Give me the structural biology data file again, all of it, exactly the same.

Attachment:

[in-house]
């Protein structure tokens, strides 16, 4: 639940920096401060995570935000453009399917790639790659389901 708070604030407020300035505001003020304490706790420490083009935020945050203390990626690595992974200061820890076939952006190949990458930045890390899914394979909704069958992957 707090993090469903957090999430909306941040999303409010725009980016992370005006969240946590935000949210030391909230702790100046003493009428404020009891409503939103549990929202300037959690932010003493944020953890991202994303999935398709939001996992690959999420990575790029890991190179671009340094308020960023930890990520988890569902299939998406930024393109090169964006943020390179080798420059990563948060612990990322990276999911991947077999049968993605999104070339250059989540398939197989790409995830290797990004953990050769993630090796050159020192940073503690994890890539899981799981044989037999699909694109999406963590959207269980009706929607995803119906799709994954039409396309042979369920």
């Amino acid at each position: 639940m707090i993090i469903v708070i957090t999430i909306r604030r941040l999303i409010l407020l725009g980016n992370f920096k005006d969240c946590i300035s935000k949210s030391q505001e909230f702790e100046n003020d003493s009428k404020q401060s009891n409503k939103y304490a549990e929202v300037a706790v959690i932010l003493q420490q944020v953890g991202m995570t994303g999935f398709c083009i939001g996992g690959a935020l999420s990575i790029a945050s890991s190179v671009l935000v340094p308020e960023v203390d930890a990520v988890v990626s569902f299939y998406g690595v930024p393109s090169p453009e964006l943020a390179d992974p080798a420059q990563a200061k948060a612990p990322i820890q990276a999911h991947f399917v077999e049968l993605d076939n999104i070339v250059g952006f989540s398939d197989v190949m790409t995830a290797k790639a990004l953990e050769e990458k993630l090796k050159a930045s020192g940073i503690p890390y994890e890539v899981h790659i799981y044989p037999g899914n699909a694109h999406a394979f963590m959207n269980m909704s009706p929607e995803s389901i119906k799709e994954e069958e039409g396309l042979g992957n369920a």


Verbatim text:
[in-house]
């Protein structure tokens, strides 16, 4: 639940920096401060995570935000453009399917790639790659389901 708070604030407020300035505001003020304490706790420490083009935020945050203390990626690595992974200061820890076939952006190949990458930045890390899914394979909704069958992957 707090993090469903957090999430909306941040999303409010725009980016992370005006969240946590935000949210030391909230702790100046003493009428404020009891409503939103549990929202300037959690932010003493944020953890991202994303999935398709939001996992690959999420990575790029890991190179671009340094308020960023930890990520988890569902299939998406930024393109090169964006943020390179080798420059990563948060612990990322990276999911991947077999049968993605999104070339250059989540398939197989790409995830290797990004953990050769993630090796050159020192940073503690994890890539899981799981044989037999699909694109999406963590959207269980009706929607995803119906799709994954039409396309042979369920």
């Amino acid at each position: 639940m707090i993090i469903v708070i957090t999430i909306r604030r941040l999303i409010l407020l725009g980016n992370f920096k005006d969240c946590i300035s935000k949210s030391q505001e909230f702790e100046n003020d003493s009428k404020q401060s009891n409503k939103y304490a549990e929202v300037a706790v959690i932010l003493q420490q944020v953890g991202m995570t994303g999935f398709c083009i939001g996992g690959a935020l999420s990575i790029a945050s890991s190179v671009l935000v340094p308020e960023v203390d930890a990520v988890v990626s569902f299939y998406g690595v930024p393109s090169p453009e964006l943020a390179d992974p080798a420059q990563a200061k948060a612990p990322i820890q990276a999911h991947f399917v077999e049968l993605d076939n999104i070339v250059g952006f989540s398939d197989v190949m790409t995830a290797k790639a990004l953990e050769e990458k993630l090796k050159a930045s020192g940073i503690p890390y994890e890539v899981h790659i799981y044989p037999g899914n699909a694109h999406a394979f963590m959207n269980m909704s009706p929607e995803s389901i119906k799709e994954e069958e039409g396309l042979g992957n369920a």